Howdy! This book will teach you everything you need to know about building video games and interactive simulations with the Amethyst game engine. This engine is written entirely in Rust, a safe and fast systems programming language, and sports a clean and modern design. More correctly, though, Amethyst is actually a collection of separate libraries and tools that collectively make up a game engine.
Amethyst is free and open source software, distributed under a dual license of MIT and Apache. This means that the engine is given to you at no cost and its source code is completely yours to tinker with. The code is available on GitHub. Contributions and feature requests will always be welcomed!
This book is split into several sections, with this introduction being the first. The others are:
- Getting Started – Prepare your computer for Amethyst development.
- Concepts – An overview of the concepts used in Amethyst. Recommended.
- Pong Tutorial – Build a basic pong game in Rust.
- Math – A quick introduction to doing math with Amethyst.
- Animation – Explains the architecture of the
SystemExecution – Shows you how to structure more complex games that need to change the
- Glossary – Defines special terms used throughout the book.
- Appendix A: Config Files – Shows you how to define your data in RON files.
Read the crate-level API documentation for more details.
Most of us have worked with quite a few game engines over the years, namely Unity, Unreal Engine, JMonkeyEngine and many more. While they all are pretty solid solutions if you want to build a quality game, each have their own pros and cons that you have to weigh before using them, especially in regards to performance and scalability.
We think that basing the Amethyst engine on good and modern principles will allow us to make an open source game engine that can actually be more performant than those engines. Those principles are:
Modularity is at the core of the Unix philosophy, which proved itself to be an excellent way of developing software over the years. You will always be free to use the built-in modules, or to write your own and integrate them easily into the engine. Since modules are small and well integrated, it is easier to reason about what they do and how they relate to other modules.
Modern computers, even cheap ones, all have multithreading with multicore CPUs. We expect that over the years, there will be more and more opportunities for parallelism to improve performance. With a proper parallel engine, we are convinced that your game will be more and more performant over the years without even needing you to update it.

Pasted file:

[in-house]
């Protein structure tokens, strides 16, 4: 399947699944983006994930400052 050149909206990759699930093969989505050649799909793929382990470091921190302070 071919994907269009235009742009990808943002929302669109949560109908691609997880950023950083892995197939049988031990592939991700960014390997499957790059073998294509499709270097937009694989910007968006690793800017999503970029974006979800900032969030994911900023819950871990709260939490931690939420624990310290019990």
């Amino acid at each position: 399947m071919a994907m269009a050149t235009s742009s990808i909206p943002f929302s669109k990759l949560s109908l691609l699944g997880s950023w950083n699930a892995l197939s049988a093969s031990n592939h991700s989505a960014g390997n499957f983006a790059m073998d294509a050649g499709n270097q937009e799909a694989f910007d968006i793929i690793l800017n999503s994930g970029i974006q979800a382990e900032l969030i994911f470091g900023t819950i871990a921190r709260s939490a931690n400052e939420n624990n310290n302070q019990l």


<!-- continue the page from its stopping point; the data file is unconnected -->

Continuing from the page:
Building your game around the data makes it really easy to prototype and quickly build a game. Complex behaviours like swapping assets during gameplay become a breeze, making testing and balancing a lot faster.
While there are a lot of great building blocks in the Rust ecosystem, using the Amethyst engine instead of building your own game engine definitely has a lot of advantages.
First of all, the engine is based on the Specs library, which is a common base on which the engine's concepts are built. For a great introduction to game development with Rust and an Entity Component System, see this great talk by Catherine West. Amethyst's take on ECS is described in the concepts section of the book. A lot of features have been glued together using those:
There are the obvious ones:
And also the less known but also essential features:
If you were not to use Amethyst, not only would you need to create all those features (or use pre-existing crates), but you would also need to glue the layers together.
Amethyst does all of this for you, so that you can focus on making your game instead of worrying about the low-level details.
Futhermore, because of the architecture of Amethyst, almost all the parts are both configurable and replaceable. This means that if you do want to change something to suit your needs, there's always a way to do it.
For example, the rodio crate is currently used for the audio features in the engine, but if you would rather use something more complex or a custom solution, all you have to do is add some glue that moves the data coming from Specs into the library that you are using to play and control the audio, without even having to touch the engine code!
We are always happy to welcome new contributors!
To know where to start, we suggest you read our contribution guidelines